I suppose in life we all have some variation of these responsibilities, as well. It’s about community, a system of support and when everyone does their part, glorious things happen. At the end of the day, there are unforeseen events that no team can anticipate. Yet the community we build along the way is there to share in any disappointment. The stronger the camaraderie, the stronger the community. And with a stronger community, not only are the good times even more glorious, but also the resilience grows with each heartbreak.

Olivia talks about why it’s important to reuse/recycle plastics with a local child from the school. Everyone took home their own garden to take care of.
Photo by Meris McHaney

The Power of Community

This couldn’t be truer for the local communities within Guanaja. After a day of fishing we got the chance to spend an afternoon walking the streets of Mitch, a local village. Our assignment: talk to locals and ask questions. Dig through their pasts and learn about what makes them and their community special. We talked to Anita- a tuk-tuk driver who recollected the horrific events of one of the deadliest hurricanes on record, Hurricane Mitch. With five days of record rainfall, flooding caused severe damage and deaths that left the island and Central America in devastation. Anita described her experience of daisy chaining with her family and neighbors at three in the morning as they moved to a safer location to avoid getting swept away by the wind and water, each woman in the group either pregnant or carrying a child. The details she gave were only things I’d seen in movies. I tried to hide my tears, as there was no way I could begin to relate.

Mangrove seeds that were prepared by all the girls. 
Photo by Meris McHaney

The people of Guanaja live with a mentality that everyone is family. Each person is a vital part of their community and bring their own unique addition to the mix. Sheera is gentle and sweet, but she is a straight-up badass when someone’s in trouble. Walter is a man of few words, but you don’t want to miss his one-liners and sweet, crooked smile when you can get a story out of him. Mary-Ann is a feisty young local but would be content with swimming and foraging for fruit all day if it meant she could spend time with you. Ray has a heartbreaking past that left him to re-learn how to live, yet he carries a presence that screams resilience and zealous love. The rest of the locals all occupy an important space in that community, and their characters are rich, as well. Similarly, the young women who were brought together by this trip added their own flare to the group. With one girl absent, the dynamic would’ve been incomplete. We complemented each other and spent seven days encouraging, loving on, and learning from one another. Together, we were so powerful.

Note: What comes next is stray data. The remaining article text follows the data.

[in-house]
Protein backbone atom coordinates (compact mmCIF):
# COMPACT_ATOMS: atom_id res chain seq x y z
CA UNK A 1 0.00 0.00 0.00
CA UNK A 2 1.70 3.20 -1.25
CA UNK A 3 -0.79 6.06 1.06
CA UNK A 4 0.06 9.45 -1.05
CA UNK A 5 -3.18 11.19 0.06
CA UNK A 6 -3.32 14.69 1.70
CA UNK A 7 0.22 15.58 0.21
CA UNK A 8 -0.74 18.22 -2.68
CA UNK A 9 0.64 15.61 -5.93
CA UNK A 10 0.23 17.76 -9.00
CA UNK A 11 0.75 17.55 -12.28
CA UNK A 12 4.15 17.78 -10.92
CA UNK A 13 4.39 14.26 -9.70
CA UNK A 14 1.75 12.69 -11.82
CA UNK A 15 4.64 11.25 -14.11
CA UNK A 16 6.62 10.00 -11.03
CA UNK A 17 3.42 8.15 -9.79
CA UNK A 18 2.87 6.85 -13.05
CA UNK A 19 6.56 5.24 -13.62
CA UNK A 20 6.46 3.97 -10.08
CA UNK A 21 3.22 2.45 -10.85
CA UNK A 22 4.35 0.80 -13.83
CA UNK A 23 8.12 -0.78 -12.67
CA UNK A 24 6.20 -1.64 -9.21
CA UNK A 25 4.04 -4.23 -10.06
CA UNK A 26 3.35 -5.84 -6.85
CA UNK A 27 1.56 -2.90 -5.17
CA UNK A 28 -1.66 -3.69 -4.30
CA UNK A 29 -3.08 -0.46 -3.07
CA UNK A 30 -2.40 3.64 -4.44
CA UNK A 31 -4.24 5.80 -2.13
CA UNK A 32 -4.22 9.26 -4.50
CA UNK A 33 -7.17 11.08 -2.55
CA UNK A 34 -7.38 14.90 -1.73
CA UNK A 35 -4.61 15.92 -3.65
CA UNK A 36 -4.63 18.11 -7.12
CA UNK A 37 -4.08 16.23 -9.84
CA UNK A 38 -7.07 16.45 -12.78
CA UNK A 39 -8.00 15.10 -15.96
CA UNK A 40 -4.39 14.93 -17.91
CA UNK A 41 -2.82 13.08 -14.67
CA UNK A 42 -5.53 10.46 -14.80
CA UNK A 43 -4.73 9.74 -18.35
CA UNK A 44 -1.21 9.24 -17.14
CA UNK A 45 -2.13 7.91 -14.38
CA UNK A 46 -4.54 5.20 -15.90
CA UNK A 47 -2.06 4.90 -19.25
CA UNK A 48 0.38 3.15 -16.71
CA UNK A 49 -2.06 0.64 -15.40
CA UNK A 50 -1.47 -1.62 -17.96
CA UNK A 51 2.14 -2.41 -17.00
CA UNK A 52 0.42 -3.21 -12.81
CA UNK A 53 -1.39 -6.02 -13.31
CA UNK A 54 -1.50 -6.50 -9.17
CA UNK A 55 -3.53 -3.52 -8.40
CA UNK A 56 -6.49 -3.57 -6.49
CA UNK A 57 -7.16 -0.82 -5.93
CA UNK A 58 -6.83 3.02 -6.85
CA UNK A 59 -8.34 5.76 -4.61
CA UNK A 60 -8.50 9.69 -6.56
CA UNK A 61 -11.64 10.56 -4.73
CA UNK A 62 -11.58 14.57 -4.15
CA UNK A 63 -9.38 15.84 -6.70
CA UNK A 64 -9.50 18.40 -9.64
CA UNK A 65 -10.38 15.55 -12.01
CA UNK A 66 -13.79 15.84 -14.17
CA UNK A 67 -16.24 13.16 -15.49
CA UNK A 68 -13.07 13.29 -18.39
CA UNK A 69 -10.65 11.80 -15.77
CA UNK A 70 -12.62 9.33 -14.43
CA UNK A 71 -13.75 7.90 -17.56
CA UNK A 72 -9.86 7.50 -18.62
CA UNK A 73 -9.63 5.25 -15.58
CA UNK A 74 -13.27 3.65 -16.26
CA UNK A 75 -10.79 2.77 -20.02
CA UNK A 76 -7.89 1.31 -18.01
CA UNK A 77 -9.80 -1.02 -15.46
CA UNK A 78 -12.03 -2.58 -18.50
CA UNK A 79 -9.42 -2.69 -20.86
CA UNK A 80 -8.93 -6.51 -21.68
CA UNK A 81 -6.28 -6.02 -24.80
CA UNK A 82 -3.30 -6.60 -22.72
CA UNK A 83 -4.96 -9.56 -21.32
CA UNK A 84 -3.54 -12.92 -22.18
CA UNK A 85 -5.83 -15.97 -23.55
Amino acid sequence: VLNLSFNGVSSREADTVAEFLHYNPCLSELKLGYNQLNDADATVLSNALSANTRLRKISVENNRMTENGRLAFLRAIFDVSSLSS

Olivia and local girl Mary-Ann on Olivia’s first day in Guanaja.

In terms of community, we’re really all the same at the core: we are humans with intellectual minds, emotions and feelings, each trying to live some version of a life full of love and purpose. Yet somehow no two of us are the same. But the common ground that exists between all of us is the need for community. It’s primal, and as fundamental as the air we breathe. When disaster struck with Hurricane Mitch in 1998, the community bounced back simply because they had each other. Anita described how after the hurricane, the people would cook big meals together while taking small steps to rebuild their homes. Would this happen where you live? Or are our communities letting the petty things in life captivate the attention? Will we regret the things we spent our time caring about? Or will it take a disaster for us to realize that togetherness and community will fulfill and equip us in life?